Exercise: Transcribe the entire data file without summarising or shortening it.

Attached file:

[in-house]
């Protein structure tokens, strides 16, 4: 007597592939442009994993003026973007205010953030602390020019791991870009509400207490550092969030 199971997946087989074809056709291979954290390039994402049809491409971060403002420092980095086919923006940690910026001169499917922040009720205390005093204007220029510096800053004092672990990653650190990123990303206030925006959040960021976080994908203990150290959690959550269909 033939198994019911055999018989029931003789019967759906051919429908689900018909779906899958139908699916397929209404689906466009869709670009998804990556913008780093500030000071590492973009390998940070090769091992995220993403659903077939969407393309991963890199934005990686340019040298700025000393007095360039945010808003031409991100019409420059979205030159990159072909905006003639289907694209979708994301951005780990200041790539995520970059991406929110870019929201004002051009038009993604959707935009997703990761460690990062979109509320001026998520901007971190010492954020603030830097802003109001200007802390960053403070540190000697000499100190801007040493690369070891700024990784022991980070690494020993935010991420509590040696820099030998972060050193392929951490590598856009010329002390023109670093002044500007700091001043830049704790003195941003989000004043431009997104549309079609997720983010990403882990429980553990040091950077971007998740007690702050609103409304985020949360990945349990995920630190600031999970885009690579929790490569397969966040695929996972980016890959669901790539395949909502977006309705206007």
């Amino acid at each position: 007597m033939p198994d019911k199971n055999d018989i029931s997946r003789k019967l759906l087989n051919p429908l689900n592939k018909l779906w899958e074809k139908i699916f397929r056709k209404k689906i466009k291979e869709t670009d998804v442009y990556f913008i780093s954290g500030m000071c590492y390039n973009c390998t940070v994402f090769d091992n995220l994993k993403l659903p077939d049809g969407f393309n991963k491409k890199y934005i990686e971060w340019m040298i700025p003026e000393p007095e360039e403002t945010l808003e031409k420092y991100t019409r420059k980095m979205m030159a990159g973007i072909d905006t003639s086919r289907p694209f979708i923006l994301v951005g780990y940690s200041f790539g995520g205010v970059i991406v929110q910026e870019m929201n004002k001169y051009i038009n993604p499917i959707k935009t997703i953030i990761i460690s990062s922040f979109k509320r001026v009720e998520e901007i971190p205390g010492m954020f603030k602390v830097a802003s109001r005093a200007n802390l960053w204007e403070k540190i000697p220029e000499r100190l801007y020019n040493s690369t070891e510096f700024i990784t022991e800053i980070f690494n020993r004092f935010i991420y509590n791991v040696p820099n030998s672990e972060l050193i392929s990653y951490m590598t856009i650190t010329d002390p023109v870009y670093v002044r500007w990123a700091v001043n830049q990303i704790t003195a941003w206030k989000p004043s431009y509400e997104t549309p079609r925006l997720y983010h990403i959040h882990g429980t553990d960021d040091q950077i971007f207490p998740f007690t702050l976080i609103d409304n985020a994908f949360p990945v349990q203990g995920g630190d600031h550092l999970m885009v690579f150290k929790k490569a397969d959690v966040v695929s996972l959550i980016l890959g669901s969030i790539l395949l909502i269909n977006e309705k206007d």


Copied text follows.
[in-house]
């Protein structure tokens, strides 16, 4: 007597592939442009994993003026973007205010953030602390020019791991870009509400207490550092969030 199971997946087989074809056709291979954290390039994402049809491409971060403002420092980095086919923006940690910026001169499917922040009720205390005093204007220029510096800053004092672990990653650190990123990303206030925006959040960021976080994908203990150290959690959550269909 033939198994019911055999018989029931003789019967759906051919429908689900018909779906899958139908699916397929209404689906466009869709670009998804990556913008780093500030000071590492973009390998940070090769091992995220993403659903077939969407393309991963890199934005990686340019040298700025000393007095360039945010808003031409991100019409420059979205030159990159072909905006003639289907694209979708994301951005780990200041790539995520970059991406929110870019929201004002051009038009993604959707935009997703990761460690990062979109509320001026998520901007971190010492954020603030830097802003109001200007802390960053403070540190000697000499100190801007040493690369070891700024990784022991980070690494020993935010991420509590040696820099030998972060050193392929951490590598856009010329002390023109670093002044500007700091001043830049704790003195941003989000004043431009997104549309079609997720983010990403882990429980553990040091950077971007998740007690702050609103409304985020949360990945349990995920630190600031999970885009690579929790490569397969966040695929996972980016890959669901790539395949909502977006309705206007």
């Amino acid at each position: 007597m033939p198994d019911k199971n055999d018989i029931s997946r003789k019967l759906l087989n051919p429908l689900n592939k018909l779906w899958e074809k139908i699916f397929r056709k209404k689906i466009k291979e869709t670009d998804v442009y990556f913008i780093s954290g500030m000071c590492y390039n973009c390998t940070v994402f090769d091992n995220l994993k993403l659903p077939d049809g969407f393309n991963k491409k890199y934005i990686e971060w340019m040298i700025p003026e000393p007095e360039e403002t945010l808003e031409k420092y991100t019409r420059k980095m979205m030159a990159g973007i072909d905006t003639s086919r289907p694209f979708i923006l994301v951005g780990y940690s200041f790539g995520g205010v970059i991406v929110q910026e870019m929201n004002k001169y051009i038009n993604p499917i959707k935009t997703i953030i990761i460690s990062s922040f979109k509320r001026v009720e998520e901007i971190p205390g010492m954020f603030k602390v830097a802003s109001r005093a200007n802390l960053w204007e403070k540190i000697p220029e000499r100190l801007y020019n040493s690369t070891e510096f700024i990784t022991e800053i980070f690494n020993r004092f935010i991420y509590n791991v040696p820099n030998s672990e972060l050193i392929s990653y951490m590598t856009i650190t010329d002390p023109v870009y670093v002044r500007w990123a700091v001043n830049q990303i704790t003195a941003w206030k989000p004043s431009y509400e997104t549309p079609r925006l997720y983010h990403i959040h882990g429980t553990d960021d040091q950077i971007f207490p998740f007690t702050l976080i609103d409304n985020a994908f949360p990945v349990q203990g995920g630190d600031h550092l999970m885009v690579f150290k929790k490569a397969d959690v966040v695929s996972l959550i980016l890959g669901s969030i790539l395949l909502i269909n977006e309705k206007d």